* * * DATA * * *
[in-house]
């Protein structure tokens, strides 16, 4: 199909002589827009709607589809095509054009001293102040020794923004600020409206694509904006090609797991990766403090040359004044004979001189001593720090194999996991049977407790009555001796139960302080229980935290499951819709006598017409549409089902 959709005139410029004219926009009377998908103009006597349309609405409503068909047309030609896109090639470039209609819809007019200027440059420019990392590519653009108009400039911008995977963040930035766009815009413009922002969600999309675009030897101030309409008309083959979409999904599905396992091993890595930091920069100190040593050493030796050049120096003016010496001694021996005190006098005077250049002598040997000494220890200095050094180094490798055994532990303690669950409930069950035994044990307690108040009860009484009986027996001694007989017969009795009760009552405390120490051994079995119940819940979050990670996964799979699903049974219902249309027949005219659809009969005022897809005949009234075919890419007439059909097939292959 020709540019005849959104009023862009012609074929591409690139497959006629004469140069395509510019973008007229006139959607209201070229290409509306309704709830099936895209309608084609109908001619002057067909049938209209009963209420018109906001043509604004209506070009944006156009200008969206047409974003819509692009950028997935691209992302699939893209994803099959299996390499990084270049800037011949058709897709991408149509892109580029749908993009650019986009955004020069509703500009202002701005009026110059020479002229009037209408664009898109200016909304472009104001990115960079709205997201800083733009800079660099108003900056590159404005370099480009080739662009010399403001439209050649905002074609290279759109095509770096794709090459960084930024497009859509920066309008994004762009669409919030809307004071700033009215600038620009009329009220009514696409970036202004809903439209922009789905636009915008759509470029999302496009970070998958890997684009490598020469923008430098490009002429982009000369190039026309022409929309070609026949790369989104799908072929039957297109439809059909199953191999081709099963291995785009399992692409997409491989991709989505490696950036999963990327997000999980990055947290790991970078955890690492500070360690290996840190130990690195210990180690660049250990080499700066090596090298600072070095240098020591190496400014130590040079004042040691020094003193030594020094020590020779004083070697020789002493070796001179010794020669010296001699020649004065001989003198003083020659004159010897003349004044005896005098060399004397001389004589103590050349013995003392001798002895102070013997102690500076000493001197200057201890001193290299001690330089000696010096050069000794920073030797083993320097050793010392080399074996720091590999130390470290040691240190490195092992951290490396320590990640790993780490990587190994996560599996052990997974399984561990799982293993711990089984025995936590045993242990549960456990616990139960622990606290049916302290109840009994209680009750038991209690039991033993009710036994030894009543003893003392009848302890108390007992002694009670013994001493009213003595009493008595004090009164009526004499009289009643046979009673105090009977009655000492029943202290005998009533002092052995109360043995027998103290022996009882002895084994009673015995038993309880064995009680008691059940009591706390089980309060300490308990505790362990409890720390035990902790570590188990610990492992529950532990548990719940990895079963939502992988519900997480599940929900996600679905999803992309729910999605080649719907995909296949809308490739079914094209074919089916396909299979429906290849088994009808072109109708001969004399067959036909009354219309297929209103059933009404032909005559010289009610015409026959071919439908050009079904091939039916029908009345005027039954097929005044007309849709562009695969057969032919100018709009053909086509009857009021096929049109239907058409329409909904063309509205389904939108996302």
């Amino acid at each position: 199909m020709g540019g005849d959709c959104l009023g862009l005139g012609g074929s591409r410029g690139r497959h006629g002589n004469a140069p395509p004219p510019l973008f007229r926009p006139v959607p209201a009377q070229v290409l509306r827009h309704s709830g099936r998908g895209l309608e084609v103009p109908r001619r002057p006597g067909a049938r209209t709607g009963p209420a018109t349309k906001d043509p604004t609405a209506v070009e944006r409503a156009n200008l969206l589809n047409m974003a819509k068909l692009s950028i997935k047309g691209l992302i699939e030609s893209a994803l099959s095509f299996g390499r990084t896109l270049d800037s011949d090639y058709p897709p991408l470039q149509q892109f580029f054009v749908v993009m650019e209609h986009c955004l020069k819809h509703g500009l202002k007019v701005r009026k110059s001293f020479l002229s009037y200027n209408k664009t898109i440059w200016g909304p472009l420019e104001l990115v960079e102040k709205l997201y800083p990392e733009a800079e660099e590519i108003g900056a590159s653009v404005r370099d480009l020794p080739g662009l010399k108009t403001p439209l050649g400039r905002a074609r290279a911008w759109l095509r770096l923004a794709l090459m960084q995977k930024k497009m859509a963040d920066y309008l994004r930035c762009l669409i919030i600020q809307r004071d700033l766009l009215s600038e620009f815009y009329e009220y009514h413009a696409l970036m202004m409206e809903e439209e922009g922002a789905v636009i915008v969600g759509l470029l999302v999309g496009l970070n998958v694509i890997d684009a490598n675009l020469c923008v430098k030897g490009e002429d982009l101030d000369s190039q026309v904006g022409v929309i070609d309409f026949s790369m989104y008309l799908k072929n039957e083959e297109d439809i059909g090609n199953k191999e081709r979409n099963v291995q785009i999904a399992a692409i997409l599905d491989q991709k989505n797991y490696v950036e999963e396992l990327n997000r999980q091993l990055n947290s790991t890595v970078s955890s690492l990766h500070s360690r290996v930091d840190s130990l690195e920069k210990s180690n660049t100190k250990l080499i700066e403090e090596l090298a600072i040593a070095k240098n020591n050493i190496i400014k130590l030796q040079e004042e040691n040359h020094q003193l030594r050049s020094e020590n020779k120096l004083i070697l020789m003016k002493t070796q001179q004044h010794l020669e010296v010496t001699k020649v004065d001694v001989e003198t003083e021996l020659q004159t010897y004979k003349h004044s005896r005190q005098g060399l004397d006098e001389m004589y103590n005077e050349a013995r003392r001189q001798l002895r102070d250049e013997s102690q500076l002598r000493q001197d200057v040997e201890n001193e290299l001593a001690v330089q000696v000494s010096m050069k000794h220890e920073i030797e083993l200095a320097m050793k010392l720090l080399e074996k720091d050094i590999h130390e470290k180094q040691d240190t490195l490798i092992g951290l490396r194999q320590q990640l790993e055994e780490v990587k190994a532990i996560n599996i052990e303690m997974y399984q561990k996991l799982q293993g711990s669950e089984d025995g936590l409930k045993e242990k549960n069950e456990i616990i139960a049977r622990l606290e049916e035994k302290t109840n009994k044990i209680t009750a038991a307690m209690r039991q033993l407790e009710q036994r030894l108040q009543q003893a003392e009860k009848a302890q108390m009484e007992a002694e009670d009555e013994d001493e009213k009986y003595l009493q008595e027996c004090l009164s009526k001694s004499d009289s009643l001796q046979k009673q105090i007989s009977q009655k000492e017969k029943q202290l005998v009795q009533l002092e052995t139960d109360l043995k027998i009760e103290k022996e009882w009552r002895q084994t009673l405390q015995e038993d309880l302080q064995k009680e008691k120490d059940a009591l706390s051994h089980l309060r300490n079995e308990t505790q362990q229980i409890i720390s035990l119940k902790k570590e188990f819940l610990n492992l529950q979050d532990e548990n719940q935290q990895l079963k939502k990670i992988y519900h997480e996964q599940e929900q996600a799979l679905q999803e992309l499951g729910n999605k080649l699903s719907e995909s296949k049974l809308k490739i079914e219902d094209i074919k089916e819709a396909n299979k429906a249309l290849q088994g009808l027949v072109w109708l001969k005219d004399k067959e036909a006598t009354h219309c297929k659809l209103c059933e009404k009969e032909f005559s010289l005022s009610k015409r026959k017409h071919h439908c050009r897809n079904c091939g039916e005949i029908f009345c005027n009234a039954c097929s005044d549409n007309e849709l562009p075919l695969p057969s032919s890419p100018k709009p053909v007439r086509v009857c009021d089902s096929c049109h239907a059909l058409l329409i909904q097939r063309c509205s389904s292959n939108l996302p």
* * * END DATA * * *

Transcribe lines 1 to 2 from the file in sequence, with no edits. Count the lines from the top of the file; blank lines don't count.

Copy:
[in-house]
């Protein structure tokens, strides 16, 4: 199909002589827009709607589809095509054009001293102040020794923004600020409206694509904006090609797991990766403090040359004044004979001189001593720090194999996991049977407790009555001796139960302080229980935290499951819709006598017409549409089902 959709005139410029004219926009009377998908103009006597349309609405409503068909047309030609896109090639470039209609819809007019200027440059420019990392590519653009108009400039911008995977963040930035766009815009413009922002969600999309675009030897101030309409008309083959979409999904599905396992091993890595930091920069100190040593050493030796050049120096003016010496001694021996005190006098005077250049002598040997000494220890200095050094180094490798055994532990303690669950409930069950035994044990307690108040009860009484009986027996001694007989017969009795009760009552405390120490051994079995119940819940979050990670996964799979699903049974219902249309027949005219659809009969005022897809005949009234075919890419007439059909097939292959 020709540019005849959104009023862009012609074929591409690139497959006629004469140069395509510019973008007229006139959607209201070229290409509306309704709830099936895209309608084609109908001619002057067909049938209209009963209420018109906001043509604004209506070009944006156009200008969206047409974003819509692009950028997935691209992302699939893209994803099959299996390499990084270049800037011949058709897709991408149509892109580029749908993009650019986009955004020069509703500009202002701005009026110059020479002229009037209408664009898109200016909304472009104001990115960079709205997201800083733009800079660099108003900056590159404005370099480009080739662009010399403001439209050649905002074609290279759109095509770096794709090459960084930024497009859509920066309008994004762009669409919030809307004071700033009215600038620009009329009220009514696409970036202004809903439209922009789905636009915008759509470029999302496009970070998958890997684009490598020469923008430098490009002429982009000369190039026309022409929309070609026949790369989104799908072929039957297109439809059909199953191999081709099963291995785009399992692409997409491989991709989505490696950036999963990327997000999980990055947290790991970078955890690492500070360690290996840190130990690195210990180690660049250990080499700066090596090298600072070095240098020591190496400014130590040079004042040691020094003193030594020094020590020779004083070697020789002493070796001179010794020669010296001699020649004065001989003198003083020659004159010897003349004044005896005098060399004397001389004589103590050349013995003392001798002895102070013997102690500076000493001197200057201890001193290299001690330089000696010096050069000794920073030797083993320097050793010392080399074996720091590999130390470290040691240190490195092992951290490396320590990640790993780490990587190994996560599996052990997974399984561990799982293993711990089984025995936590045993242990549960456990616990139960622990606290049916302290109840009994209680009750038991209690039991033993009710036994030894009543003893003392009848302890108390007992002694009670013994001493009213003595009493008595004090009164009526004499009289009643046979009673105090009977009655000492029943202290005998009533002092052995109360043995027998103290022996009882002895084994009673015995038993309880064995009680008691059940009591706390089980309060300490308990505790362990409890720390035990902790570590188990610990492992529950532990548990719940990895079963939502992988519900997480599940929900996600679905999803992309729910999605080649719907995909296949809308490739079914094209074919089916396909299979429906290849088994009808072109109708001969004399067959036909009354219309297929209103059933009404032909005559010289009610015409026959071919439908050009079904091939039916029908009345005027039954097929005044007309849709562009695969057969032919100018709009053909086509009857009021096929049109239907058409329409909904063309509205389904939108996302």